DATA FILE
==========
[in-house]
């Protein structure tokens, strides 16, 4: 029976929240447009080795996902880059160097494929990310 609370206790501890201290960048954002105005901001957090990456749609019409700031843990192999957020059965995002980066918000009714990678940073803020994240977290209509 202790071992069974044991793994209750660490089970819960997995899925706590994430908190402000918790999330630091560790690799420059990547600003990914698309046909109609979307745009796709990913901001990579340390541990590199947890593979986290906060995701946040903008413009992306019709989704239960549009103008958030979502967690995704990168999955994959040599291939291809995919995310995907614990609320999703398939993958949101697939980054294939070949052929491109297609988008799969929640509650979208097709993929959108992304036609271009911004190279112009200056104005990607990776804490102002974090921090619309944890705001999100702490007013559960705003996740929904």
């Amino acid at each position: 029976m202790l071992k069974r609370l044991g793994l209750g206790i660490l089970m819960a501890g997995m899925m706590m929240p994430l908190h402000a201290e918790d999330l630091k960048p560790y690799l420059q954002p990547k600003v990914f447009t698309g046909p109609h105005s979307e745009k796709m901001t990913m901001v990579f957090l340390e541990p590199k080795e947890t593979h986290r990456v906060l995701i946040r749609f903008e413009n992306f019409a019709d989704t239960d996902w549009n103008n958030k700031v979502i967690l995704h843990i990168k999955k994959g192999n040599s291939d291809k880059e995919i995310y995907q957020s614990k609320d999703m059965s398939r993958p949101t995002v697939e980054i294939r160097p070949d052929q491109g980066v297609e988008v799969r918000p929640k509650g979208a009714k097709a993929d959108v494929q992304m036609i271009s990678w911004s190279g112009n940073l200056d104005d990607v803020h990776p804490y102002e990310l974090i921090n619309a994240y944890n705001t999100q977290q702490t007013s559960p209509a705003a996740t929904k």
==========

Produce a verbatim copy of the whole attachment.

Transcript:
[in-house]
């Protein structure tokens, strides 16, 4: 029976929240447009080795996902880059160097494929990310 609370206790501890201290960048954002105005901001957090990456749609019409700031843990192999957020059965995002980066918000009714990678940073803020994240977290209509 202790071992069974044991793994209750660490089970819960997995899925706590994430908190402000918790999330630091560790690799420059990547600003990914698309046909109609979307745009796709990913901001990579340390541990590199947890593979986290906060995701946040903008413009992306019709989704239960549009103008958030979502967690995704990168999955994959040599291939291809995919995310995907614990609320999703398939993958949101697939980054294939070949052929491109297609988008799969929640509650979208097709993929959108992304036609271009911004190279112009200056104005990607990776804490102002974090921090619309944890705001999100702490007013559960705003996740929904």
């Amino acid at each position: 029976m202790l071992k069974r609370l044991g793994l209750g206790i660490l089970m819960a501890g997995m899925m706590m929240p994430l908190h402000a201290e918790d999330l630091k960048p560790y690799l420059q954002p990547k600003v990914f447009t698309g046909p109609h105005s979307e745009k796709m901001t990913m901001v990579f957090l340390e541990p590199k080795e947890t593979h986290r990456v906060l995701i946040r749609f903008e413009n992306f019409a019709d989704t239960d996902w549009n103008n958030k700031v979502i967690l995704h843990i990168k999955k994959g192999n040599s291939d291809k880059e995919i995310y995907q957020s614990k609320d999703m059965s398939r993958p949101t995002v697939e980054i294939r160097p070949d052929q491109g980066v297609e988008v799969r918000p929640k509650g979208a009714k097709a993929d959108v494929q992304m036609i271009s990678w911004s190279g112009n940073l200056d104005d990607v803020h990776p804490y102002e990310l974090i921090n619309a994240y944890n705001t999100q977290q702490t007013s559960p209509a705003a996740t929904k």